As was pointed out, the research was done in 2006 (testing in Nov/Dec) but the results are just now being published. Three people working on a study on 214 web sites should not take that long to publish. To wait so long in publishing research on a topic like this, one must question if it is responsible, or more to the point, relevant. In the world of high end custom banking applications, my experience consulting for such companies tells me that many will do periodic audits from third parties and that these sites get continuous improvements and changes every week. One of the web sites I use for personal banking has changed dramatically in the last 12 months, making huge changes to the functionality and presumably architecture, security and design. The results of a 2006 audit of that site are probably most irrelevant.

As with most research papers, the lack of publish date in the header is annoying. The abstract does not mention the 2006 to 2008 time gap between research and publication either. This time difference is seen almost immediately in the citation of Schechter et al, regarding people “disregarding SSL indicators”. The current releases of several browsers, most notably IE7 and Firefox 3 make pretty big shifts in how the browser handles and warns about SSL indicators. Each browser is considerably more paranoid and will throw a warning over more discrepencies that each would have ignored in previous versions.

On page 1, Prakash et al list the criteria for the categories of “design flaws” they examined. As expected and mentioned in my previous post, the design flaws they examined are not necessarily a vulnerability, and often times do not put customer data at risk or they require additional requisites to be exploitable. To look at one of their design flaws as an example, consider the following:

Presenting secure login options on insecure pages: Some sites present login forms that forward to a secure page but do not come from a secure page. This is problematic because an attacker could modify the insecure page to submit login credentials to an insecure destination.

This summary of a design flaw is problematic in that it makes several assumptions and/or does not fully qualify the attack vector. First, to “modify” an insecure page being served from the bank to the user’s client (browser), the attacker would have to compromise the server (making this attack moot) or conduct a Man-in-The-Middle (MiTM) attack. I assume the latter is meant since the implication is that an attacker could not effectively MiTM attack a page wrapped in encryption (SSL).

It is interesting that the lack of SSL encryption is chosen as a design flaw with the notion that manipulation of an insecure page is the preferred attack vector. Such an attack is considerably more difficult to conduct compared to other threats (e.g. SQL Injection, Privilege Escalation) and would essentially target a single customers. Many large applications serving hundreds of thousands of users makes this trade-off of mixed security pages for performance reasons, as the overhead of encrypting all traffic can be costly.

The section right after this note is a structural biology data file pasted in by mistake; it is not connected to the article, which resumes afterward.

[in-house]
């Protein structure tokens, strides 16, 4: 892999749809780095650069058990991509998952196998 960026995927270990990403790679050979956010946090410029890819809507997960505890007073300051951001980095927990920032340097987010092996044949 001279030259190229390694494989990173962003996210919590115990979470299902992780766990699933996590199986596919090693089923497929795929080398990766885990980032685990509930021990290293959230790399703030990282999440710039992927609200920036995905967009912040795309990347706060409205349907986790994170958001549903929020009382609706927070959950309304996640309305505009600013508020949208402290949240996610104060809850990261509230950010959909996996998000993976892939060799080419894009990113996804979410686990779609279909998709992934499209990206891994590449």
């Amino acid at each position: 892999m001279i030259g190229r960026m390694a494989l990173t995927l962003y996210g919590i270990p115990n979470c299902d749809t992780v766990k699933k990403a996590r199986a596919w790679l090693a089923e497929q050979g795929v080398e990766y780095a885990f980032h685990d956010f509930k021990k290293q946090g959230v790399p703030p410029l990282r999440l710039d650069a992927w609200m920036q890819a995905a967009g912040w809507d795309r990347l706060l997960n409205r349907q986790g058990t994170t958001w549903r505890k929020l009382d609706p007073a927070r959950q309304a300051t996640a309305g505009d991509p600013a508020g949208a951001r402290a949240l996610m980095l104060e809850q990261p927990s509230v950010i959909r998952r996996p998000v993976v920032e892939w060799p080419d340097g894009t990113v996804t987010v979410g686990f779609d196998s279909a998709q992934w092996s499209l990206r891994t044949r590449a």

Later in the paper when the team attempts to better define this design weakness, they say:

Consider the case where the customer service contact information for resetting passwords is provided on an insecure page. To compromise the system, an attacker only needs to spoof or modify the page, replacing the customer service phone numbers with bogus numbers.

Web pages can be spoofed regardless of the transport, so the presence of SSL encryption means little to nothing. If his team is implying an attacker “only need [..] modify the page”, that would require compromising the server or performing a MiTM attack. Again, this is not a trivial attack by any means and in the latter, would affect one customer.

While this is only one of five design flaws Prakash’s team looked for, consider the third example which is the exact same design weakness:

Contact information/security advice on insecure pages: Some sites host their security recommendations, contact information, and various other sensitive information about their site and company on insecure pages. This is dangerous because an attacker could forge the insecure page and present different recommendations and contact information.

This is the exact same issue as #2 in the list but just makes the specification of the content on the page. Factor in that issue #1 will be more prevalent in large organizations but a non-issue in smaller ones and the criteria of five design weaknesses gets cut down from five to four, with one that is likely not to be seen on some of the sites tested at all.

The paper quickly summarizes their findings before going in detail, before concluding “Overall, only 24% of the sites were completely free of these design flaws, indicating that some of the flaws we identified are not widely understood, even among institutions where security is critical.” This assumption and conclusion is dangerous and irresponsible. The implication that the presence of one or more of these flaws is indicative of the site not understanding the threat is presumptious. With the example given above about the high overhead of encrypting all content, some of the “design flaws” may be business decisions and acceptable risk.

Prakash et al begin to demonstrate their lack of understanding of client-server relationships and the transport mechanism for different protocols. The following paragraph from page 2 immediately calls his team’s technical competence:

One of the most interesting design flaws we discovered is the presentation of FAQs and contact information on insecure pages. In the past, FAQs and contact information were usually sent through the mail to the customer. It is not generally recognized that this information should be protected. However, when this information is presented online, the user becomes vulnerable to socialengineering and offline attacks as a result of the information being displayed on an insecure page.